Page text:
Presentation on theme: "16-3: Le Chatelier’s Principle. Le Chatelier’s Principle If a change is made to a system at equilibrium, the rxn will shift in the direction that will."— Presentation transcript:
Le Chatelier’s Principle If a change is made to a system at equilibrium, the rxn will shift in the direction that will allow it re-establish equilibrium
Concentration Adding more of something increases the concentration and will cause the rxn to shift to the other side Taking something out causes a decrease in conc. and the rxn will shift to that side
Why is it useful? Le Chatelier’s Principle can be used to maximize the amount of product that a reaction produces.
How would you use a change in concentration to maximize the products? 2H 2 (g) + O 2 (g) 2H 2 O(g) If, at equilibrium, there are more reactants than products, take away water as it is produced
Pressure For gaseous equilibrium systems If pressure is increased, the rxn will shift in the direction that produces fewer gaseous moles
2H 2 (g) + O 2 (g) 2H 2 O(g) 3 moles of gaseous reactants, 2 moles of gaseous products Increase the pressure. This will push it to the side with fewer gaseous mols.
Temperature Value of the equilibrium constant depends upon the temperature
Temperature Is the rxn exothermic or endothermic? Exothermic – gives off heat. If given heat, absorbs it in the reverse rxn. Endothermic – requires heat. If heat is taken away, it gets more from the reverse reaction. Think of heat as a reactant or product.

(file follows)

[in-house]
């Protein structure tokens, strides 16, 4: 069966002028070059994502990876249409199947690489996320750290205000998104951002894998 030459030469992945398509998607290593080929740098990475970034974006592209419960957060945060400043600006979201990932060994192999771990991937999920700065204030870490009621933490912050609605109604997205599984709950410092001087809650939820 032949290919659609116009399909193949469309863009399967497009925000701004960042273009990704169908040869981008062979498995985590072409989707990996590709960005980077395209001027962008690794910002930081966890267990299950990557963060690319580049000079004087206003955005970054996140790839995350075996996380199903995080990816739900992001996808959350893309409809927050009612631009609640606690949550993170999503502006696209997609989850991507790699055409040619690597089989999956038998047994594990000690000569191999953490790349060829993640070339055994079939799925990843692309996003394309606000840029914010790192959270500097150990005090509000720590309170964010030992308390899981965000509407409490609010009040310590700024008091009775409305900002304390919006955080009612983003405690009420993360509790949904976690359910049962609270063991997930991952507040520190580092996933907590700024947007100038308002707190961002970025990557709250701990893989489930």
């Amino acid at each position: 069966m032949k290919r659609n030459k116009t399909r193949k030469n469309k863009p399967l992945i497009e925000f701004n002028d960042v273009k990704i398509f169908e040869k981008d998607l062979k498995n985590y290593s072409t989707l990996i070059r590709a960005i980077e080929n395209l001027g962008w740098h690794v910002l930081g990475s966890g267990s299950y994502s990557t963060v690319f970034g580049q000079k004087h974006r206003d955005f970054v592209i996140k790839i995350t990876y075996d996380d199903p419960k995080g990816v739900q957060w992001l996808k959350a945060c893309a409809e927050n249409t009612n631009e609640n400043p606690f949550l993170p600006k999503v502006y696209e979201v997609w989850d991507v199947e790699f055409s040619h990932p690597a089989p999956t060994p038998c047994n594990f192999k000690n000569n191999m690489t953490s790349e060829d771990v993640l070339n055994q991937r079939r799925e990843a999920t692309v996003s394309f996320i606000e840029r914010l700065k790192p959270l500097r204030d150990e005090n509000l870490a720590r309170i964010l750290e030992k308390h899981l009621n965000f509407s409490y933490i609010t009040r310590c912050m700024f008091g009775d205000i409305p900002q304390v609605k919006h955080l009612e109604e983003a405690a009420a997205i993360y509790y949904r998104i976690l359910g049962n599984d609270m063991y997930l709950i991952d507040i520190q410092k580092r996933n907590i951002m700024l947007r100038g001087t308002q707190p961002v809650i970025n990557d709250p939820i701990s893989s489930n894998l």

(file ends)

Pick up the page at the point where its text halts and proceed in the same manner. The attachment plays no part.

Temperature Exothermic: A + B C + heat To increase rate, cool it. Endothermic: A + heat B + C To increase rate, heat it.
Temperature Reaction rate is important, though. If you cool a rxn too much, the particles do not collide and little to no reaction will occur.
Haber Process Developed by German chemist, Fritz Haber, during WWI to help Germany produce ammonia for use in explosives
Haber Process N 2 (g) + 3H 2 (g) 2NH 3 (g) + heat Removed ammonia as it was produced Increased pressure 4 mols gaseous reactants, 2 moles gaseous products.
Haber Process 1914: Haber made head of chemical warfare service, works on gases for chemical warfare 1918: Haber wins the Nobel Prize in Chemistry 1933: Haber (who is Jewish) leaves Germany, as Hitler gains more power
Haber Process Today, the Haber process is still used to make ammonia for fertilizers and cleaning products